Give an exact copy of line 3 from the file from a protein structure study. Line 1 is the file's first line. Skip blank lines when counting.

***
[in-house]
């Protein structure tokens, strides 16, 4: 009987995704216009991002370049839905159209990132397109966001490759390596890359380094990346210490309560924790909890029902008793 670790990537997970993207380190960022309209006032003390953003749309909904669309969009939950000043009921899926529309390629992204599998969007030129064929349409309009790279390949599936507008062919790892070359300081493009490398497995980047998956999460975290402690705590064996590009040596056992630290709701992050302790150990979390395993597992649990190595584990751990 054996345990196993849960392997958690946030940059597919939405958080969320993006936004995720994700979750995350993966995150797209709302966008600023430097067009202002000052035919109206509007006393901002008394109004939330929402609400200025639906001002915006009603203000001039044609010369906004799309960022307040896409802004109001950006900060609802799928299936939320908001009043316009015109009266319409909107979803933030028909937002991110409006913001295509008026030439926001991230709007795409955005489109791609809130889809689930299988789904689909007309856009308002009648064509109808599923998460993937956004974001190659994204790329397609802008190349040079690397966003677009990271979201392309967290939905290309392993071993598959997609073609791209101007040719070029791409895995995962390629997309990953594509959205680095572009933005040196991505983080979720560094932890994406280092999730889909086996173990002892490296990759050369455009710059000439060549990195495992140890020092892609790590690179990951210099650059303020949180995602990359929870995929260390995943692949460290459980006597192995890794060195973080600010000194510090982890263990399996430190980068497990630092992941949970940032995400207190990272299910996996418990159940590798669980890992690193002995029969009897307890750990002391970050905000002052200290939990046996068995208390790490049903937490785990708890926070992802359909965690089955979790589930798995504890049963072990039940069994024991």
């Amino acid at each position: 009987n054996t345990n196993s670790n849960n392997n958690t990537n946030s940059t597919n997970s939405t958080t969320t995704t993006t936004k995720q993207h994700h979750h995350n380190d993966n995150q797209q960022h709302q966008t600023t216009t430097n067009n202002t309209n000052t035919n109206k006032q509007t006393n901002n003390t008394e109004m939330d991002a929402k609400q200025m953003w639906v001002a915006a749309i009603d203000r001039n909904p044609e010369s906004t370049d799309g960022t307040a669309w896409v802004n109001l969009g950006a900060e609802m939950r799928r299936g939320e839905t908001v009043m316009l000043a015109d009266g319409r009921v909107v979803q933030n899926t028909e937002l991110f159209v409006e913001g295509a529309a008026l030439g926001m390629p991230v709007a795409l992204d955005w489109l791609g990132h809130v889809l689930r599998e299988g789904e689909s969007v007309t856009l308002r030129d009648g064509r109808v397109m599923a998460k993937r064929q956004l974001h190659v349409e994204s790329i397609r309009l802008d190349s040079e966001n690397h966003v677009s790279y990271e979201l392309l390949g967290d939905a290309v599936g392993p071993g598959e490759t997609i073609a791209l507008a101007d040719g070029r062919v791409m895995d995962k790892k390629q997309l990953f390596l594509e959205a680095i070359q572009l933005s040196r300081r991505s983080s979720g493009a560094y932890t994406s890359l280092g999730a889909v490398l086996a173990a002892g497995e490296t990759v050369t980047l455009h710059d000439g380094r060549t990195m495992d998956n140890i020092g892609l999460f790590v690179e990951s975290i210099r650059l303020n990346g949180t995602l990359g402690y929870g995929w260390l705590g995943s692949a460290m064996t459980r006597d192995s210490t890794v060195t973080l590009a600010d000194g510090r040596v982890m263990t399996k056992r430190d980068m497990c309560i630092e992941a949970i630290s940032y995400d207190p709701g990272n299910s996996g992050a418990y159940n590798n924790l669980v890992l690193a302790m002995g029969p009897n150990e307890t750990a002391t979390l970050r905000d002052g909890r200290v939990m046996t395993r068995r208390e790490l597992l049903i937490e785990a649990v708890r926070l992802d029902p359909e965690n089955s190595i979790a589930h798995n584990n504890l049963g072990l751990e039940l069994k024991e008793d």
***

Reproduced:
């Amino acid at each position: 009987n054996t345990n196993s670790n849960n392997n958690t990537n946030s940059t597919n997970s939405t958080t969320t995704t993006t936004k995720q993207h994700h979750h995350n380190d993966n995150q797209q960022h709302q966008t600023t216009t430097n067009n202002t309209n000052t035919n109206k006032q509007t006393n901002n003390t008394e109004m939330d991002a929402k609400q200025m953003w639906v001002a915006a749309i009603d203000r001039n909904p044609e010369s906004t370049d799309g960022t307040a669309w896409v802004n109001l969009g950006a900060e609802m939950r799928r299936g939320e839905t908001v009043m316009l000043a015109d009266g319409r009921v909107v979803q933030n899926t028909e937002l991110f159209v409006e913001g295509a529309a008026l030439g926001m390629p991230v709007a795409l992204d955005w489109l791609g990132h809130v889809l689930r599998e299988g789904e689909s969007v007309t856009l308002r030129d009648g064509r109808v397109m599923a998460k993937r064929q956004l974001h190659v349409e994204s790329i397609r309009l802008d190349s040079e966001n690397h966003v677009s790279y990271e979201l392309l390949g967290d939905a290309v599936g392993p071993g598959e490759t997609i073609a791209l507008a101007d040719g070029r062919v791409m895995d995962k790892k390629q997309l990953f390596l594509e959205a680095i070359q572009l933005s040196r300081r991505s983080s979720g493009a560094y932890t994406s890359l280092g999730a889909v490398l086996a173990a002892g497995e490296t990759v050369t980047l455009h710059d000439g380094r060549t990195m495992d998956n140890i020092g892609l999460f790590v690179e990951s975290i210099r650059l303020n990346g949180t995602l990359g402690y929870g995929w260390l705590g995943s692949a460290m064996t459980r006597d192995s210490t890794v060195t973080l590009a600010d000194g510090r040596v982890m263990t399996k056992r430190d980068m497990c309560i630092e992941a949970i630290s940032y995400d207190p709701g990272n299910s996996g992050a418990y159940n590798n924790l669980v890992l690193a302790m002995g029969p009897n150990e307890t750990a002391t979390l970050r905000d002052g909890r200290v939990m046996t395993r068995r208390e790490l597992l049903i937490e785990a649990v708890r926070l992802d029902p359909e965690n089955s190595i979790a589930h798995n584990n504890l049963g072990l751990e039940l069994k024991e008793d």